# Enforcing Physical Constraints via Universal Differential-Algebraic Equations

As shown in the stiff ODE tutorial, differential-algebraic equations (DAEs) can be used to impose physical constraints. One way to define a DAE is through an ODE with a singular mass matrix. For example, if we make Mu' = f(u) where the last row of M is all zeros, then we have a constraint defined by the right hand side. Using NeuralODEMM, we can use this to define a neural ODE where the sum of all 3 terms must add to one. An example of this is as follows:

using Lux, DiffEqFlux, Optimization, OptimizationOptimJL, DifferentialEquations, Plots

using Random
rng = Random.default_rng()

function f!(du, u, p, t)
y₁, y₂, y₃ = u
k₁, k₂, k₃ = p
du[1] = -k₁*y₁ + k₃*y₂*y₃
du[2] =  k₁*y₁ - k₃*y₂*y₃ - k₂*y₂^2
du[3] =  y₁ + y₂ + y₃ - 1
return nothing
end

u₀ = [1.0, 0, 0]
M = [1. 0  0
0  1. 0
0  0  0]

tspan = (0.0,1.0)
p = [0.04, 3e7, 1e4]

stiff_func = ODEFunction(f!, mass_matrix = M)
prob_stiff = ODEProblem(stiff_func, u₀, tspan, p)
sol_stiff = solve(prob_stiff, Rodas5(), saveat = 0.1)

nn_dudt2 = Lux.Chain(Lux.Dense(3, 64, tanh),
Lux.Dense(64, 2))

pinit, st = Lux.setup(rng, nn_dudt2)

model_stiff_ndae = NeuralODEMM(nn_dudt2, (u, p, t) -> [u[1] + u[2] + u[3] - 1],
tspan, M, Rodas5(autodiff=false), saveat = 0.1)
model_stiff_ndae(u₀, Lux.ComponentArray(pinit), st)

function predict_stiff_ndae(p)
return model_stiff_ndae(u₀, p, st)[1]
end

function loss_stiff_ndae(p)
pred = predict_stiff_ndae(p)
loss = sum(abs2, Array(sol_stiff) .- pred)
return loss, pred
end

# callback = function (p, l, pred) #callback function to observe training
#   display(l)
#   return false
# end

l1 = first(loss_stiff_ndae(Lux.ComponentArray(pinit)))

optf = Optimization.OptimizationFunction((x,p) -> loss_stiff_ndae(x), adtype)
optprob = Optimization.OptimizationProblem(optf, Lux.ComponentArray(pinit))
result_stiff = Optimization.solve(optprob, BFGS(), maxiters=100)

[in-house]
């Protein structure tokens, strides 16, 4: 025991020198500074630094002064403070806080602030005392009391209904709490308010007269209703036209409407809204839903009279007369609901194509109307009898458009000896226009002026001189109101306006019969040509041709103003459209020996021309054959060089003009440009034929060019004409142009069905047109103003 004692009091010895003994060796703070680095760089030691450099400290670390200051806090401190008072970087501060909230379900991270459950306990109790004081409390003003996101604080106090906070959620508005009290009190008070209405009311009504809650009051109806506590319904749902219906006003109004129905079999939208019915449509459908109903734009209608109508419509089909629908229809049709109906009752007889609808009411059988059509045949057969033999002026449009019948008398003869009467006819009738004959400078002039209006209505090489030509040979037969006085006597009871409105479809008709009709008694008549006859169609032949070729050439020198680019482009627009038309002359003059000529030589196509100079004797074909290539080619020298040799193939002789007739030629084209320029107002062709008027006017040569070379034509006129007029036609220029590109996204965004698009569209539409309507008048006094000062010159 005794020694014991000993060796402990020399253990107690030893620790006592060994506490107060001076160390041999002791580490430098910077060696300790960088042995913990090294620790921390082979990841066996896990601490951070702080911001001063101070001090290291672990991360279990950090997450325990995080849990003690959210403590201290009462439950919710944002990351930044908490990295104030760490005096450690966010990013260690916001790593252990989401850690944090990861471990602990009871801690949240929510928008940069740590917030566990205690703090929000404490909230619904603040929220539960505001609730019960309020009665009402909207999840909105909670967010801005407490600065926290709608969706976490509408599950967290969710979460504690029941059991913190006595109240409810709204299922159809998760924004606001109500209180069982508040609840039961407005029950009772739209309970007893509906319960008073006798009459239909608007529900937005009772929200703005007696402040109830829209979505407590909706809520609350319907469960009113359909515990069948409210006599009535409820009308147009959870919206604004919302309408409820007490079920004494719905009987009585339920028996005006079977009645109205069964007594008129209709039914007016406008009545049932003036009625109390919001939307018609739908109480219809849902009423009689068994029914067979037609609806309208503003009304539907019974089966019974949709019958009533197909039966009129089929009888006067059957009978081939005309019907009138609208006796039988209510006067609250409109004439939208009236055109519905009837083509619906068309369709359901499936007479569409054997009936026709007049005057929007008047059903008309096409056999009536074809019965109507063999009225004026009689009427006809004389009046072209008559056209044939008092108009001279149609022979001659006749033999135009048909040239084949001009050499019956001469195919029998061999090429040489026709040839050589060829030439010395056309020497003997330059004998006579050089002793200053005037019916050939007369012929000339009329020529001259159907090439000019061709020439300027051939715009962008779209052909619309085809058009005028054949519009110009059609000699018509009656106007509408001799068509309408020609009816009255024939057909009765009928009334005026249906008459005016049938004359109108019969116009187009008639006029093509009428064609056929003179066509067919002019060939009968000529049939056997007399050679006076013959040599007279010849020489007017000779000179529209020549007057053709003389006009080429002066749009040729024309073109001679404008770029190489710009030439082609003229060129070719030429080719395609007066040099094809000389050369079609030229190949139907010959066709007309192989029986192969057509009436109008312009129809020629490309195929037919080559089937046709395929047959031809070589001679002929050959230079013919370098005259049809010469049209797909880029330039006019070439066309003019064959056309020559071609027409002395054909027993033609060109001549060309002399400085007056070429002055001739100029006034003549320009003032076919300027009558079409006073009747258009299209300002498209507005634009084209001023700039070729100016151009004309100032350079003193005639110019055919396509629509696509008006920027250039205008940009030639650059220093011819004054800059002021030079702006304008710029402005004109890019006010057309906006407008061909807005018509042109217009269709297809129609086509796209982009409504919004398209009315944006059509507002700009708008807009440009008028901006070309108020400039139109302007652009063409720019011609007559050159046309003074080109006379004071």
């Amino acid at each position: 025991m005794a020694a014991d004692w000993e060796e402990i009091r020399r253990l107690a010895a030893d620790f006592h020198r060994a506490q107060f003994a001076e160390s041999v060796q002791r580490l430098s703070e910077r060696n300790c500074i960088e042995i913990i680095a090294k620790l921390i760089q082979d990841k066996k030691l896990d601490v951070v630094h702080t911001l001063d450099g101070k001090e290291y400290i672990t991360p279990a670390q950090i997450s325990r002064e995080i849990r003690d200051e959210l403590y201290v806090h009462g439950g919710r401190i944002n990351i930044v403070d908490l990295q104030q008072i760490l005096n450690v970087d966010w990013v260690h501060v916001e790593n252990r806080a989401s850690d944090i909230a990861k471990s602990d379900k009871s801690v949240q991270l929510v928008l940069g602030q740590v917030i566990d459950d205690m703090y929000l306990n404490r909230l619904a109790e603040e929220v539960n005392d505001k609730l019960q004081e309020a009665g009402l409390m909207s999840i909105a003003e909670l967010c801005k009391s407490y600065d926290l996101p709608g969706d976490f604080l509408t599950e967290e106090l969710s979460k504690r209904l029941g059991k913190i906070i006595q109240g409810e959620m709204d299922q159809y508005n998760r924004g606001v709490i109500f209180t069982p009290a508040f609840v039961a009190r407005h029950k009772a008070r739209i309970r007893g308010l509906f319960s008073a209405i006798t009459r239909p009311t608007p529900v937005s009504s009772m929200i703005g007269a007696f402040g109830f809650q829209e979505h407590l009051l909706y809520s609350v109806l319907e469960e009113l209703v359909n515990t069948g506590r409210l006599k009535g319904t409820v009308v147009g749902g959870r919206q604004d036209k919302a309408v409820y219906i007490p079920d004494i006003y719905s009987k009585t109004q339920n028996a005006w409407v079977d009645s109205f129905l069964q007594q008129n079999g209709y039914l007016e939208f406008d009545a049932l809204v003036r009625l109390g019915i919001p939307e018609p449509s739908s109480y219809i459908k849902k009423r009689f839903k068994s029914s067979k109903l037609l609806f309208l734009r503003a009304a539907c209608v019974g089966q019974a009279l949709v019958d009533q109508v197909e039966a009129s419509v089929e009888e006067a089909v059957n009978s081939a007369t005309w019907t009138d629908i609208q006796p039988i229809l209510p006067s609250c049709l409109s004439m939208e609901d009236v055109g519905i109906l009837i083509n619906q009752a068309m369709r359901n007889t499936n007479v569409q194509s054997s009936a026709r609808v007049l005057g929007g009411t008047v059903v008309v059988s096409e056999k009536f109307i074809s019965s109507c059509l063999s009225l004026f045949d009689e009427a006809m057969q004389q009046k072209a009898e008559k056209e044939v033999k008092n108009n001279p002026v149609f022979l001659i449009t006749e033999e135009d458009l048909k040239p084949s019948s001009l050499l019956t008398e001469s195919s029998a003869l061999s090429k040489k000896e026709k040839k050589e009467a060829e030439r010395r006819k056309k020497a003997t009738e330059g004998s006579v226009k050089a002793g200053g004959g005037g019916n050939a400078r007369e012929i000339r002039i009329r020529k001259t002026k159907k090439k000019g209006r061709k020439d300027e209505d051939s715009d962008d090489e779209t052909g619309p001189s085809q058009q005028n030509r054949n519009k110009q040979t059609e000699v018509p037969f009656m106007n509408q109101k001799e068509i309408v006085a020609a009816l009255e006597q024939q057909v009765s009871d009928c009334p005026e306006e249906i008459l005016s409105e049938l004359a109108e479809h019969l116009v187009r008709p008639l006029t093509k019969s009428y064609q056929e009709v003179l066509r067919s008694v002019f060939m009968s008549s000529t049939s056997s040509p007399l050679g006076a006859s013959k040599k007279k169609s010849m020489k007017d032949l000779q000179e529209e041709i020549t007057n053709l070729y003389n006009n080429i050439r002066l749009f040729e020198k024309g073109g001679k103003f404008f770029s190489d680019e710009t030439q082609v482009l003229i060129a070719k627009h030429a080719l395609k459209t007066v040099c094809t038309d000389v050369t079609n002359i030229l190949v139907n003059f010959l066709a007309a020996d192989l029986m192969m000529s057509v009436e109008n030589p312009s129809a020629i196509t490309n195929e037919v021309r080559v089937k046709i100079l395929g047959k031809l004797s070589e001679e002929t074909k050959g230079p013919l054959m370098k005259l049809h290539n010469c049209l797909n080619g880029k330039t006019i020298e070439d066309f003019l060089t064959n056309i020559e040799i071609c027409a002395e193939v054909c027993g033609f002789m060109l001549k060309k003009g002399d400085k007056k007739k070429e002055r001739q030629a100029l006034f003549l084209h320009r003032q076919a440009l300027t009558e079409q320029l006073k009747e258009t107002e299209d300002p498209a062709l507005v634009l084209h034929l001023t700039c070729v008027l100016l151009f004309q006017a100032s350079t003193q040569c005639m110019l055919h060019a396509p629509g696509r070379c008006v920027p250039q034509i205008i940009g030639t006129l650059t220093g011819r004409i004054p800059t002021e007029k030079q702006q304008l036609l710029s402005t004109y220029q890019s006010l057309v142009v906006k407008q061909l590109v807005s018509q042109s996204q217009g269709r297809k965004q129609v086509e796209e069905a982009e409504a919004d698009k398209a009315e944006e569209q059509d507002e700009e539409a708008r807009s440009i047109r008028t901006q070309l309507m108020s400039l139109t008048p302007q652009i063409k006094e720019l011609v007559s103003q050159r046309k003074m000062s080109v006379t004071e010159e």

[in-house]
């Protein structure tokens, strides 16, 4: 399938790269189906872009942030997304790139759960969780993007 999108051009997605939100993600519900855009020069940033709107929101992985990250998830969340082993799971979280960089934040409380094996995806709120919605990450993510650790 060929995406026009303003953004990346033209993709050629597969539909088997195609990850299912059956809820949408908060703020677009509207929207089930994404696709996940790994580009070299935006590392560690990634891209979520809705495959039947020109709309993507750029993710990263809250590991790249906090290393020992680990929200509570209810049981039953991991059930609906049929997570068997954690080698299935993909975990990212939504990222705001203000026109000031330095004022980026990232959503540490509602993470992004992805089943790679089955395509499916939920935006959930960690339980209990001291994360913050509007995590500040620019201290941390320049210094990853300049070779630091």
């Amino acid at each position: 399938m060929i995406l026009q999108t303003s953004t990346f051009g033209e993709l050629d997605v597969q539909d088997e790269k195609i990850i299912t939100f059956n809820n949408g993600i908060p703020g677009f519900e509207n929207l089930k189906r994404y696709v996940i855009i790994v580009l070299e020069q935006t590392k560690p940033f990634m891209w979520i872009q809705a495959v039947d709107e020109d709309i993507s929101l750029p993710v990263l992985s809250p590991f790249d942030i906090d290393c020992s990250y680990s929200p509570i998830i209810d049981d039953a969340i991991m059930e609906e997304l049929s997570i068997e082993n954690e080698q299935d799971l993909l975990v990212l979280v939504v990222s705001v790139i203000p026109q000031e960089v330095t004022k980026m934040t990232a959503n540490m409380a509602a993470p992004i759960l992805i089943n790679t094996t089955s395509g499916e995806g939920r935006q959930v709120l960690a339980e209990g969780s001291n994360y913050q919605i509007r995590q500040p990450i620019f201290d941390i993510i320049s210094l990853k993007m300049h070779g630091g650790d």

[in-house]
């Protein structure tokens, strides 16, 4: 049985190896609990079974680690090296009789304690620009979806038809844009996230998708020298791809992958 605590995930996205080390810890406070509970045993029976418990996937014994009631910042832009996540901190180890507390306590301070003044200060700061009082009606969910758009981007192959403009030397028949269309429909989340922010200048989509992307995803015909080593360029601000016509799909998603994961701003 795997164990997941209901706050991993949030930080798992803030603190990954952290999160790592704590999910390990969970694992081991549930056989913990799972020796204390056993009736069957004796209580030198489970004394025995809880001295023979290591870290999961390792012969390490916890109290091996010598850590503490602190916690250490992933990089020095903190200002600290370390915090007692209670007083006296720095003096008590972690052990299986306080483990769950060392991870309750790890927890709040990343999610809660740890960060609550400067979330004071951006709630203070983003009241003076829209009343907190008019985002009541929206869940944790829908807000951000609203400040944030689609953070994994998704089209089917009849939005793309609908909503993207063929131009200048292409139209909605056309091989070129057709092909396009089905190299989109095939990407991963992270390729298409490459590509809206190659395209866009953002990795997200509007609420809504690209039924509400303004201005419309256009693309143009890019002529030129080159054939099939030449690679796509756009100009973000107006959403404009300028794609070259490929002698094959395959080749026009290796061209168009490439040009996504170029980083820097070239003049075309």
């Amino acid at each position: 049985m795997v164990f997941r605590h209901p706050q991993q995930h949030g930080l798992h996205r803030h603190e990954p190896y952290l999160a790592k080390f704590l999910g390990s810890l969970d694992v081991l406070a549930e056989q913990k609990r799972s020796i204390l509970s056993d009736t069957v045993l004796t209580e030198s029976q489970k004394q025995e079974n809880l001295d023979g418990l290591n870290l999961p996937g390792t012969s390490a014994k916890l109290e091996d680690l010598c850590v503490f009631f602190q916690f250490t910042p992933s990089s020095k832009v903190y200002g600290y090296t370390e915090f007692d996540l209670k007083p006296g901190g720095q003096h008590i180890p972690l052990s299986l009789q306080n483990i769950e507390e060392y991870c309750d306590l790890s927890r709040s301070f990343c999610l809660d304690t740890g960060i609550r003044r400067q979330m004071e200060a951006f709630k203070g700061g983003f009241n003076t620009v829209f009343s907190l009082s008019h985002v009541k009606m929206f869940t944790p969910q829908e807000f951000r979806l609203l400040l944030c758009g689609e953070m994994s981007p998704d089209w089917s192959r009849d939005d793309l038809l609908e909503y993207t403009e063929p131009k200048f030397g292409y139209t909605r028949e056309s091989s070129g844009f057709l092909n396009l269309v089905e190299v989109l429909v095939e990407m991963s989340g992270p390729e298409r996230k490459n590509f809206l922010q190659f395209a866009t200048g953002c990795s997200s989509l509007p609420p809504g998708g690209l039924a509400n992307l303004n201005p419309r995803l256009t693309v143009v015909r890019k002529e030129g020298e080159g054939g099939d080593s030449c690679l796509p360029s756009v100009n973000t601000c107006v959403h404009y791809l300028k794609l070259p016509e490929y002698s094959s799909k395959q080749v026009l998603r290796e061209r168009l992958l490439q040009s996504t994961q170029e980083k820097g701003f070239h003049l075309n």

## Step-by-Step Description

using Lux, DiffEqFlux, Optimization, OptimizationOptimJL, DifferentialEquations, Plots

using Random
rng = Random.default_rng()

### Differential Equation

First, we define our differential equations as a highly stiff problem which makes the fitting difficult.

function f!(du, u, p, t)
y₁, y₂, y₃ = u
k₁, k₂, k₃ = p
du[1] = -k₁*y₁ + k₃*y₂*y₃
du[2] =  k₁*y₁ - k₃*y₂*y₃ - k₂*y₂^2
du[3] =  y₁ + y₂ + y₃ - 1
return nothing
end

### Parameters

u₀ = [1.0, 0, 0]

M = [1. 0  0
0  1. 0
0  0  0]

tspan = (0.0,1.0)

p = [0.04, 3e7, 1e4]
• u₀ = Initial Conditions
• M = Semi-explicit Mass Matrix (last row is the constraint equation and are therefore

all zeros)

• tspan = Time span over which to evaluate
• p = parameters k1, k2 and k3 of the differential equation above

### ODE Function, Problem and Solution

We define and solve our ODE problem to generate the "labeled" data which will be used to train our Neural Network.

stiff_func = ODEFunction(f!, mass_matrix = M)
prob_stiff = ODEProblem(stiff_func, u₀, tspan, p)
sol_stiff = solve(prob_stiff, Rodas5(), saveat = 0.1)

Because this is a DAE we need to make sure to use a compatible solver. Rodas5 works well for this example.

### Neural Network Layers

Next, we create our layers using Lux.Chain. We use this instead of Flux.Chain because it is more suited to SciML applications (similarly for Lux.Dense). The input to our network will be the initial conditions fed in as u₀.

nn_dudt2 = Lux.Chain(Lux.Dense(3, 64, tanh),
Lux.Dense(64, 2))

pinit, st = Lux.setup(rng, nn_dudt2)

model_stiff_ndae = NeuralODEMM(nn_dudt2, (u, p, t) -> [u[1] + u[2] + u[3] - 1],
tspan, M, Rodas5(autodiff=false), saveat = 0.1)
model_stiff_ndae(u₀, Lux.ComponentArray(pinit), st)

Because this is a stiff problem, we have manually imposed that sum constraint via (u,p,t) -> [u[1] + u[2] + u[3] - 1], making the fitting easier.

### Prediction Function

For simplicity, we define a wrapper function that only takes in the model's parameters to make predictions.

function predict_stiff_ndae(p)
return model_stiff_ndae(u₀, p, st)[1]
end

### Train Parameters

Training our network requires a loss function, an optimizer and a callback function to display the progress.

#### Loss

We first make our predictions based on the current parameters, then calculate the loss from these predictions. In this case, we use least squares as our loss.

function loss_stiff_ndae(p)
pred = predict_stiff_ndae(p)
loss = sum(abs2, sol_stiff .- pred)
return loss, pred
end

l1 = first(loss_stiff_ndae(Lux.ComponentArray(pinit)))

Notice that we are feeding the parameters of model_stiff_ndae to the loss_stiff_ndae function. model_stiff_node.p are the weights of our NN and is of size 386 (4 * 64 + 65 * 2) including the biases.

#### Optimizer

The optimizer is BFGS(see below).

#### Callback

The callback function displays the loss during training.

callback = function (p, l, pred) #callback function to observe training
display(l)
return false
end

### Train

Finally, training with Optimization.solve by passing: loss function, model parameters, optimizer, callback and maximum iteration.

adtype = Optimization.AutoZygote()
optf = Optimization.OptimizationFunction((x,p) -> loss_stiff_ndae(x), adtype)
optprob = Optimization.OptimizationProblem(optf, Lux.ComponentArray(pinit))
result_stiff = Optimization.solve(optprob, BFGS(), maxiters=100)